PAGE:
As part of our Accounting 2.0 series here on CloudAve, we reached out to some accounting software visionaries to give us their take on the future of accounting/business software and how the eco system would look five or ten years out.
Mark Davies is managing director of e-conomic (CloudAve review here) and he agreed to take part in this series. If you’re an accounting or business software visionary and wish to take part – please contact us to discuss.
For more in this series check out this link.
The essence of what most industries strive for has always been the same: how can we achieve more for less; how can we improve productivity; how can we be more efficient and effective?
The accounting sector has shared this ambition. Gone are the Dickensian days with rows of bookkeepers recording figures in giant ledgers. Now we see accountants plugging away on their PCs, PDAs and mobile phones. Today, accountants are less interested in routine bookkeeping and acutely aware of the need to not only fulfil a client’s statutory reporting needs, but also to help them build a stronger business by finding new and better ways of doing things.
Online accounting/SaaS accounting/accounting 2.0 (call it what you will) is revolutionising the way in which we work. The internet is a great enabler of low cost solutions that are simple to implement with no need for expensive consultancy or training. It’s the perfect platform for facilitating co-operation between people or groups of people. Via the web, every part of the accounting process can be carried out by the most appropriate person or resource, no matter where they are in the world, driving greater efficiencies. For example, the services of an external service provider, such as a credit management specialist, can be easily integrated into a company’s finance function with everyone working on the same platform from wherever they are sitting. Another example is the outsourcing of basic data entry work to a bookkeeping specialist, allowing the accountant to concentrate on higher value tasks and the company to stay focused on its customers. Online accounting enables this to take place at low cost and we will see new, innovative service offerings based on this more flexible way of doing business.
While labour intensive number crunching is one area that accountants are increasingly likely to outsource, the requirement for data entry will diminish over time. Transactions and data exchange will become standardised and automated to a level beyond what we can now imagine. The time may come when accountants never need to touch a keyboard because automated processes will deliver financial analyses and decision-driving reports at the click of a button. 90% of accountants’ time will be focused on high value tasks like management reporting and providing financial advice that enables businesses to generate greater profitability.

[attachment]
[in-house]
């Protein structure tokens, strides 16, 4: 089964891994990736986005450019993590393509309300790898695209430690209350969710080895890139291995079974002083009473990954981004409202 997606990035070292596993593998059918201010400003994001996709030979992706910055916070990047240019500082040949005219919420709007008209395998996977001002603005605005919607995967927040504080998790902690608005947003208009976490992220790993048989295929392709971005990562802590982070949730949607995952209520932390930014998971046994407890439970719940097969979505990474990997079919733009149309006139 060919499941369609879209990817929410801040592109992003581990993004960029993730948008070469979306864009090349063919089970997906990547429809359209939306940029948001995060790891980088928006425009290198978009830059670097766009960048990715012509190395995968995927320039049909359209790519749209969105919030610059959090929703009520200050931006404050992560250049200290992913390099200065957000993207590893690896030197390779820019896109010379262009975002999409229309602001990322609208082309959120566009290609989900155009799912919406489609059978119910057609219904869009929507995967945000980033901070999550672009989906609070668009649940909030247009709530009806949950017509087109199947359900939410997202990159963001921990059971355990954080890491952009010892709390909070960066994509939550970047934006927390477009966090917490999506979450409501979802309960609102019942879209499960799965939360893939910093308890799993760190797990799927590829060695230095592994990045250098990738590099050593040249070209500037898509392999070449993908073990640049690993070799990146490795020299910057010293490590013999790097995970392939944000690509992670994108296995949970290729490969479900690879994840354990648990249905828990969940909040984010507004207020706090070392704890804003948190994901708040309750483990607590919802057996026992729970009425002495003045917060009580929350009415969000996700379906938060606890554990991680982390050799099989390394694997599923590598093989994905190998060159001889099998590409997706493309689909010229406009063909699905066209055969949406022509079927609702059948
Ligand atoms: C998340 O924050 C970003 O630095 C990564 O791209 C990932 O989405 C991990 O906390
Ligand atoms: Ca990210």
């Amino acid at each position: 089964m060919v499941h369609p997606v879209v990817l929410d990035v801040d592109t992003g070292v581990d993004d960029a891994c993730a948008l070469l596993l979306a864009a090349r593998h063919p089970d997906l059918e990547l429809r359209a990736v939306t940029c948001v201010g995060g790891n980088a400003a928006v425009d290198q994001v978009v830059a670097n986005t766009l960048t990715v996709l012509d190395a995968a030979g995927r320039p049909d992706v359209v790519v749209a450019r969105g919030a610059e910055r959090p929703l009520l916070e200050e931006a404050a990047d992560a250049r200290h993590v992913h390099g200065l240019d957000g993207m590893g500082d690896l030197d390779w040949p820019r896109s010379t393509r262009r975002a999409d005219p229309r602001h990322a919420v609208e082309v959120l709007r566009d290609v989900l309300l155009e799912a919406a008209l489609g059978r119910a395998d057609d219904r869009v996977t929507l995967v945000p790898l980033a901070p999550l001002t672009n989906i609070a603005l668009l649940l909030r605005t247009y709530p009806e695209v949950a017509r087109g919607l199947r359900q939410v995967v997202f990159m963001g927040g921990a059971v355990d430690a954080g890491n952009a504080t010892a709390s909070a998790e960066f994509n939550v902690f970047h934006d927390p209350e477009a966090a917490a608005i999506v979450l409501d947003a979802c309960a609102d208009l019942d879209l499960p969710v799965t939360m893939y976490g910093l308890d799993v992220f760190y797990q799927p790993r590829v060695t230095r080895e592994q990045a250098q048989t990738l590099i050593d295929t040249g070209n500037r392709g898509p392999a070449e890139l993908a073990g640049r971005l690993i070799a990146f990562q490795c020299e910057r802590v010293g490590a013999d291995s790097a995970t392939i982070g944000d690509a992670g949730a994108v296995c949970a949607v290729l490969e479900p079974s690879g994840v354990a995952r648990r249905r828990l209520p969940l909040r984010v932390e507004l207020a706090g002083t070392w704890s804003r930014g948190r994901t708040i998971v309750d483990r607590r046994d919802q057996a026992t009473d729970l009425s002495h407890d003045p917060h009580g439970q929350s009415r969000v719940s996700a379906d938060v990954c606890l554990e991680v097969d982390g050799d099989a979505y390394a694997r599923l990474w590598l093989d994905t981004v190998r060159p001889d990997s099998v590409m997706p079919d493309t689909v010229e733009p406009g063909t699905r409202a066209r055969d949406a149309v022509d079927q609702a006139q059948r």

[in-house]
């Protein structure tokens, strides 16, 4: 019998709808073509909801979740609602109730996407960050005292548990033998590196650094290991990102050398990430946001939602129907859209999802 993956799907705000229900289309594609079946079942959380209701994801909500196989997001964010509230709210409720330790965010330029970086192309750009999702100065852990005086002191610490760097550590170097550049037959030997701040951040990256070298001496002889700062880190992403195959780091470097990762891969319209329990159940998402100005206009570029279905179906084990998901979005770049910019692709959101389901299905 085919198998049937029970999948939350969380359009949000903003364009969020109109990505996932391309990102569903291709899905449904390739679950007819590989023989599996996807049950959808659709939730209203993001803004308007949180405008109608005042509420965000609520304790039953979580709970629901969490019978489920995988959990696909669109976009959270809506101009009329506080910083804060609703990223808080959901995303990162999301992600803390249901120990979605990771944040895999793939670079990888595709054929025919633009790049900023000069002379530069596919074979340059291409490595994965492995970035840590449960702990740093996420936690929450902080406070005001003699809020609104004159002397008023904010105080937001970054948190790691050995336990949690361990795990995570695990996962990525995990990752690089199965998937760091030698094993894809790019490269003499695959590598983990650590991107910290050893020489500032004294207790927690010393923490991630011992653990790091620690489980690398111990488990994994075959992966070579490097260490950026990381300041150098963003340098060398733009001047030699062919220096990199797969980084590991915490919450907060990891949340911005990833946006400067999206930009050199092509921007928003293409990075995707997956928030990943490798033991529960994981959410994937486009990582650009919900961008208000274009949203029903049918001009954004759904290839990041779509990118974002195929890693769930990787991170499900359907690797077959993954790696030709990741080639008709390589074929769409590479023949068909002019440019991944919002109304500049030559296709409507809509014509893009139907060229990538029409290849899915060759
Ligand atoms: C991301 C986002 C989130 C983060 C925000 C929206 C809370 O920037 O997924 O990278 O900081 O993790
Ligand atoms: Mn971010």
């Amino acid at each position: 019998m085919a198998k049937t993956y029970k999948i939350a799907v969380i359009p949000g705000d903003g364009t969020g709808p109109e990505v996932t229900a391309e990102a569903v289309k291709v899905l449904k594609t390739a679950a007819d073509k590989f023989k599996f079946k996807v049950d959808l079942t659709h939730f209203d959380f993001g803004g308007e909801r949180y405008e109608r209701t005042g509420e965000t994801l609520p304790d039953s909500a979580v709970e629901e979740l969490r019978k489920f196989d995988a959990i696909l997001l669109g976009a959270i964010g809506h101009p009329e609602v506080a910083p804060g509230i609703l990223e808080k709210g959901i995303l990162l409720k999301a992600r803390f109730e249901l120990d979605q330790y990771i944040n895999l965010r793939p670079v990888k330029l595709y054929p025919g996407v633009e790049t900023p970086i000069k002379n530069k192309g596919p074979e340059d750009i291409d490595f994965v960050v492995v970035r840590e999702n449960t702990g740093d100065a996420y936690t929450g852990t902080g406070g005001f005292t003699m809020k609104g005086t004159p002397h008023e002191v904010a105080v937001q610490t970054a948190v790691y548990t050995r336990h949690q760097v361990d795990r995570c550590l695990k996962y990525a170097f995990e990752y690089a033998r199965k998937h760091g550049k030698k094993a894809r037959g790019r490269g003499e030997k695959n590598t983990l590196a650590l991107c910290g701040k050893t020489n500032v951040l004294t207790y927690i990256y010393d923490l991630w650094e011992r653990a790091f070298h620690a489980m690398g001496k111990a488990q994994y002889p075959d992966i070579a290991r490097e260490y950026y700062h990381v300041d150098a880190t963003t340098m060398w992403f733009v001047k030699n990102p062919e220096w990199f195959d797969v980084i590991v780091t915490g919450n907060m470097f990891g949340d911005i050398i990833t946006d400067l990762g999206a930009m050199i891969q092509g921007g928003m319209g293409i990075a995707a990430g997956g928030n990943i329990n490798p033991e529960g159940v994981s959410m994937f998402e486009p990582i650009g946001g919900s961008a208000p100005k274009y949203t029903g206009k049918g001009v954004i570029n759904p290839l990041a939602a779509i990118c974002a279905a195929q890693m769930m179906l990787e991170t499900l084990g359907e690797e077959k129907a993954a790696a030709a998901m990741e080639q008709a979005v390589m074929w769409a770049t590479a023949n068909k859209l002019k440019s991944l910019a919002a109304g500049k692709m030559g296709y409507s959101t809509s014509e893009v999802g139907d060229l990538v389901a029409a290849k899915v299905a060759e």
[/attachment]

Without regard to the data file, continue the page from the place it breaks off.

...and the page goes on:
Communities are a big thing on the internet and they’ve changed the way people socialise and work. We’re already seeing a developing ‘e-conomic community’ where accountants and clients talk to each other, ask advice, share information and ideas, and collectively contribute to our development roadmap. Other accounting communities will grow in blogs and forums. One result of these collaborative communities will be a demand for greater integration between the systems that they use every day. As Rod Drury explained in his Guest Post, this will be a good thing for small businesses. Online accounting will evolve into a broader business management platform that brings key information together and delivers it in useful ways with a minimum of effort from users.
I mentioned mobiles and PDAs at the beginning of this post. Mobile computing is iconic of this generation and there are many theories on the benefits it will bring in the future. As far as accounting is concerned, we are already logging onto our accounts wirelessly from any location, but although online solutions can be accessed relatively easily via a mobile phone, I don’t envisage a much benefit from deploying full accounting functionality on a tiny mobile screen. Where handheld devices come into their own is with their ability to quickly accomplish smaller tasks on the fly, such as calling up a customer’s invoice and order records before a meeting, checking for stock availability or recording your time/mileage/expenses. That kind of thing will soon be as commonplace as reading new e-mails or text messages.
Finally, after many years of lobbying the environmental movement is on a roll. Over the last few years the way we live and our attitude towards the environment have radically altered. Although it’s a trend still in its infancy and its full impact on society and industry is yet to be seen, sharing resources is going to be a big factor, which means online business solutions delivered using a multi-tenant model will have a big role to play. Not only does a centralised, shared platform consume far less energy than millions of users each running their own software, there’s no distribution cost, no packaging to dispose of and a significant reduction in the need for physical travel thanks to shared access to data. That’s not to say that face-to-face contact is going to go away completely, we’re all humans after all! But there will be less need for accountants to travel to clients’ offices and the amount of paperwork shuttling back and forth will be almost completely eliminated.
Businesses may be reeling from the effects of the recession and may tread cautiously with regards to change. But they are certainly in the market for systems that have a light touch on their resources – ranging from finances and capital, through utilities and energy consumption, to their overall environmental footprint – and solutions which improve collaboration and bring greater efficiencies. Online accounting delivers on all fronts!